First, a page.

“Cybercrime” is still Crime and “Cyberfraud” is still Fraud


This says it all:

At the end of the day, cybercriminal activity is not all that different
from more traditional forms of organized crime. Obviously, the way the
crime is perpetrated is new, but the ways in which cybercriminals
operate is not all that different from anything that has gone on before.

Heck, once upon a time there was no telegraph, no “Royal Mail” (or whatever the equivalent in your state/nation). But when those came along they offered new opportunities for fraud. Most places have laws in place again fraud perpetrated by mail or telegraph and telegraph
includes the telephone.

And this is where I get to wonder at how our politicians work, the knee-jerk “something must be done NOW” attitude.

Here in Canada we have a criminal code. It covers fraud. We don’t need new laws to deal with cybercrime because the ways our laws are written they are general and not reductionist. They specify the crime, not the technology used.

I get the impression that in the USA (and possibly other places) its the other way round. That’s why they need lots of new laws to address every fine-grained detail as the technology advances. Personally I don’t think this is a good way of working since it piles laws upon laws.

In science we was that in astronomy before Newton. The classical “Ptolemaic” system piled epicycles upon epicycles as corrections because the underlying model based on a geocentric approach and the idea of ‘perfect spheres’ was fundamentally flawed. Piling human laws upon human laws to deal with special cases of what is really a general
situation is no less flawed in approach.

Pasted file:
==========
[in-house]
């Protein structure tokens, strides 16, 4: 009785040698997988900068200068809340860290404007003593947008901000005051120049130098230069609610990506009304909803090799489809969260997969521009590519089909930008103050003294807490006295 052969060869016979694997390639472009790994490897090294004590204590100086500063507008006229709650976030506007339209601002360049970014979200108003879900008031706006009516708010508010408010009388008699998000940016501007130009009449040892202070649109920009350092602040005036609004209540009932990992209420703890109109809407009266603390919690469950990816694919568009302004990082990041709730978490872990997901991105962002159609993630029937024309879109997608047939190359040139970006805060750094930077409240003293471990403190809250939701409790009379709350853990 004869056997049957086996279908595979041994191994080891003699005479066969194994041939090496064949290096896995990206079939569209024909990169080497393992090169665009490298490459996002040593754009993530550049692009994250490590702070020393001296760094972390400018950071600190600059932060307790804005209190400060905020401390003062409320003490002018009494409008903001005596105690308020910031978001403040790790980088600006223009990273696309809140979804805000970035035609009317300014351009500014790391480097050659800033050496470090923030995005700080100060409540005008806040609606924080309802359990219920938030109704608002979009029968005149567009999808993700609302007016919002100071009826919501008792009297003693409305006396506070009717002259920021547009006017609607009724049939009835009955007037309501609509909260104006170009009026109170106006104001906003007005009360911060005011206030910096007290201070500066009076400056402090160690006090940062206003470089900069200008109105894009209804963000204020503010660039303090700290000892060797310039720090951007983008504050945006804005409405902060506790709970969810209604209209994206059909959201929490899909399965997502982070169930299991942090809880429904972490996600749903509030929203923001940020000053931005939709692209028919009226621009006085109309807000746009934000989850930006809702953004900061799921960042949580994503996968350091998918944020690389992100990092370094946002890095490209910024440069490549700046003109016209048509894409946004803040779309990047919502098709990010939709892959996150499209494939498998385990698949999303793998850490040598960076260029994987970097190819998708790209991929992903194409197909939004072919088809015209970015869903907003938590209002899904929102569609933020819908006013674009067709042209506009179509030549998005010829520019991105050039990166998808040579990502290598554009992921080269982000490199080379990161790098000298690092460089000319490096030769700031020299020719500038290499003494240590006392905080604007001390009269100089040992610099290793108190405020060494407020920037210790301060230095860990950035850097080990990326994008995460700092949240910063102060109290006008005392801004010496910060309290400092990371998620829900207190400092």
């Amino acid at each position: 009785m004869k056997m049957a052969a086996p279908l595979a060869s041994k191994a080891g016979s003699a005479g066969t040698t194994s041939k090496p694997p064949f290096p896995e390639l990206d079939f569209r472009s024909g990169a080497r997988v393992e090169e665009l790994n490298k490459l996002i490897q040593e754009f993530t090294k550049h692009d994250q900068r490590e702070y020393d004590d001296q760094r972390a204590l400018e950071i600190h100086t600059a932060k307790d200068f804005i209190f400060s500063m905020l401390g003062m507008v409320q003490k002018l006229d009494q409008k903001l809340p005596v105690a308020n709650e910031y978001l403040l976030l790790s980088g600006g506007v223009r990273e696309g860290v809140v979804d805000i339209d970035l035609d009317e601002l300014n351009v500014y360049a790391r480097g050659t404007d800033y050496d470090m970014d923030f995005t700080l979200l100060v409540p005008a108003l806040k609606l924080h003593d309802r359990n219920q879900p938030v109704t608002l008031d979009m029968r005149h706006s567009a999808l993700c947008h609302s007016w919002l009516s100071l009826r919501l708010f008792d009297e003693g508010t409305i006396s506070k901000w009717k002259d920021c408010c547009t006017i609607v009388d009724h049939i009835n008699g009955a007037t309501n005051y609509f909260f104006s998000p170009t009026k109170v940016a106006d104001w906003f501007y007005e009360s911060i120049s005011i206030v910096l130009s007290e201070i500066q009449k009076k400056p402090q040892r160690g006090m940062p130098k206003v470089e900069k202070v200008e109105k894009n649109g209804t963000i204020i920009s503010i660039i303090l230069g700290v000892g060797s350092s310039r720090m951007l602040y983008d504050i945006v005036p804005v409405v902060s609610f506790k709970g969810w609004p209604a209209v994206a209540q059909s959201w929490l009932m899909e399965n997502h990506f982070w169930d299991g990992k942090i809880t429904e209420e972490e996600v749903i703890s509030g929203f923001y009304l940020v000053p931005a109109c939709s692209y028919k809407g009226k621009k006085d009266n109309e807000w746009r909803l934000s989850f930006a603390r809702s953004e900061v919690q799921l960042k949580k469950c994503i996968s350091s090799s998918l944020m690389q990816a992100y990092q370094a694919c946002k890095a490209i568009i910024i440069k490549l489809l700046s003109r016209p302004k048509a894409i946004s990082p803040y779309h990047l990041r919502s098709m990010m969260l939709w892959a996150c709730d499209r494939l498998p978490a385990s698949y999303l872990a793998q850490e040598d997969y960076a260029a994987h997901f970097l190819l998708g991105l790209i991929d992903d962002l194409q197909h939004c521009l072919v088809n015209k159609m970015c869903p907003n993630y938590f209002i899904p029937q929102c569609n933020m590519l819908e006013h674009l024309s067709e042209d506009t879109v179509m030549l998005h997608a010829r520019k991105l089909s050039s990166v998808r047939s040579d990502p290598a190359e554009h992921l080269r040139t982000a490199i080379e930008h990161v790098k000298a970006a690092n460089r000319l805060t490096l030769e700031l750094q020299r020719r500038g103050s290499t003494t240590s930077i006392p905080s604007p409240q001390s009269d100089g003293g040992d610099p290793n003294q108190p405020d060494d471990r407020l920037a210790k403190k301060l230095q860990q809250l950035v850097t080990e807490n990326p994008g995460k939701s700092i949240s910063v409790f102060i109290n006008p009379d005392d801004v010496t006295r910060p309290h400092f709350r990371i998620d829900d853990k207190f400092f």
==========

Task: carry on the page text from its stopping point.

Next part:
Cover of "Paper Moon"

Fraud is fraud is fraud. It doesn’t matter if its perpetrated by a hustler in person as in the scenes in “Paper Moon“, by mail, over the phone or using the Internet. Fraud is fraud is fraud.

We don’t need new laws; we just need a better understanding of how criminals use technology. We perhaps we security droids don’t, perhaps the public, the police, the legislators and the managers of the firms and organizations impacted by such criminals need that understanding.

But that’s not what detailed, reductionist legislation is going to achieve, is it?


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Small firms are taking fraud protection too lightly, says Visa Canada


Forty-one percent of small businesses surveyed by Visa Canada said they
don’t believe data thieves and hackers will target them because of their

Where have we heard that before?
Isn’t there some security adage about the hackers (aka criminals) going or “the low hanging fruit” – the easy to get at stuff – first?


Going Rogue

In this article at TechRepublic, Tom Olzak tries to address the issue of insider threat by talking about why your employees might ‘go rogue’.  I think he completely misses the point by discussing the motivation for spies and convicted traitors. This is a different class of people from toss that commit financial fraud and take revenge on employers who they think have wronged them.

Lets be fair, how many of these characteristics would have applied to people like Nick Leason, Jerome Kerviel, the rogue traders such as Yasuo Hamanaka at Sumitomo Corporation of Japan in 1998 and John Rusnak at the Allied Irish Bank in 2002, Toshihide Iguchi at Daiwa Bank, John Rusnak was a former currency trader at Allfirst bank, Matt Piper of Morgan Stanley, Anthony Elgindy, Thom Calandra and Brian Hunter – never mind the rogue executives as WorldCom, Enron and Parmalat and many other corporate and accounting scandals that were motivated by greed.

The list on the blackboard in the cartoon doesn’t, I think, apply to the ‘rogue traders’. It applies only somewhat to the rogue executives but it does apply more comprehensively to the spies and traitors like Ames & Early.